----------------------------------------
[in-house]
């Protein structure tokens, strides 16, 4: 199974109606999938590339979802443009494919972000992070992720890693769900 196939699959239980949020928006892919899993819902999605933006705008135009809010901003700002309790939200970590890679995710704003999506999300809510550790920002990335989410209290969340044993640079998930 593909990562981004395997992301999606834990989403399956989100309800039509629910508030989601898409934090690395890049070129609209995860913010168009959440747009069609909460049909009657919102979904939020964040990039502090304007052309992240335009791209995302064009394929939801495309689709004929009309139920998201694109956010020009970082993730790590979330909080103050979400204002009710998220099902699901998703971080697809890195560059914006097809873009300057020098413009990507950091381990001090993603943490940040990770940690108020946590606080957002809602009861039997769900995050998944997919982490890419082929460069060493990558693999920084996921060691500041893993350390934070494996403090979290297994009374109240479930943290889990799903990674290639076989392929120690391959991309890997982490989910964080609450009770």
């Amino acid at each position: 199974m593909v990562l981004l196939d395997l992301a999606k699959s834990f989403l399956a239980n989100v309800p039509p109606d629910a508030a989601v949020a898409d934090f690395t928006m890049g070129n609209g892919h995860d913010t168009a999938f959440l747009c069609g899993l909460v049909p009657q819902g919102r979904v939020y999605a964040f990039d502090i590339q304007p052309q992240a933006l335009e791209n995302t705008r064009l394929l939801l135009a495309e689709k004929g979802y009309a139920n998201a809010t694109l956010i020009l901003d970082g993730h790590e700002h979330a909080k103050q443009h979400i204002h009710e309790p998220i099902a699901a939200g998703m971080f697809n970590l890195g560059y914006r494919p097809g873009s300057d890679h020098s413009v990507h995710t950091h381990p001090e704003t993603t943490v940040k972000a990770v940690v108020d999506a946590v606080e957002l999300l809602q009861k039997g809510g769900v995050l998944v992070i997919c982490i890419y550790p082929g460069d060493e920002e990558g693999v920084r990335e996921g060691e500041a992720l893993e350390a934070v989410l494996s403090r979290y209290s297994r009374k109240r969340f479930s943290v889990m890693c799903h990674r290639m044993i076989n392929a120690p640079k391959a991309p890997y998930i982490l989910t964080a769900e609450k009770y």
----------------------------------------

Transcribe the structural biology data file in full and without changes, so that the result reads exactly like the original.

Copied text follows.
[in-house]
């Protein structure tokens, strides 16, 4: 199974109606999938590339979802443009494919972000992070992720890693769900 196939699959239980949020928006892919899993819902999605933006705008135009809010901003700002309790939200970590890679995710704003999506999300809510550790920002990335989410209290969340044993640079998930 593909990562981004395997992301999606834990989403399956989100309800039509629910508030989601898409934090690395890049070129609209995860913010168009959440747009069609909460049909009657919102979904939020964040990039502090304007052309992240335009791209995302064009394929939801495309689709004929009309139920998201694109956010020009970082993730790590979330909080103050979400204002009710998220099902699901998703971080697809890195560059914006097809873009300057020098413009990507950091381990001090993603943490940040990770940690108020946590606080957002809602009861039997769900995050998944997919982490890419082929460069060493990558693999920084996921060691500041893993350390934070494996403090979290297994009374109240479930943290889990799903990674290639076989392929120690391959991309890997982490989910964080609450009770």
């Amino acid at each position: 199974m593909v990562l981004l196939d395997l992301a999606k699959s834990f989403l399956a239980n989100v309800p039509p109606d629910a508030a989601v949020a898409d934090f690395t928006m890049g070129n609209g892919h995860d913010t168009a999938f959440l747009c069609g899993l909460v049909p009657q819902g919102r979904v939020y999605a964040f990039d502090i590339q304007p052309q992240a933006l335009e791209n995302t705008r064009l394929l939801l135009a495309e689709k004929g979802y009309a139920n998201a809010t694109l956010i020009l901003d970082g993730h790590e700002h979330a909080k103050q443009h979400i204002h009710e309790p998220i099902a699901a939200g998703m971080f697809n970590l890195g560059y914006r494919p097809g873009s300057d890679h020098s413009v990507h995710t950091h381990p001090e704003t993603t943490v940040k972000a990770v940690v108020d999506a946590v606080e957002l999300l809602q009861k039997g809510g769900v995050l998944v992070i997919c982490i890419y550790p082929g460069d060493e920002e990558g693999v920084r990335e996921g060691e500041a992720l893993e350390a934070v989410l494996s403090r979290y209290s297994r009374k109240r969340f479930s943290v889990m890693c799903h990674r290639m044993i076989n392929a120690p640079k391959a991309p890997y998930i982490l989910t964080a769900e609450k009770y």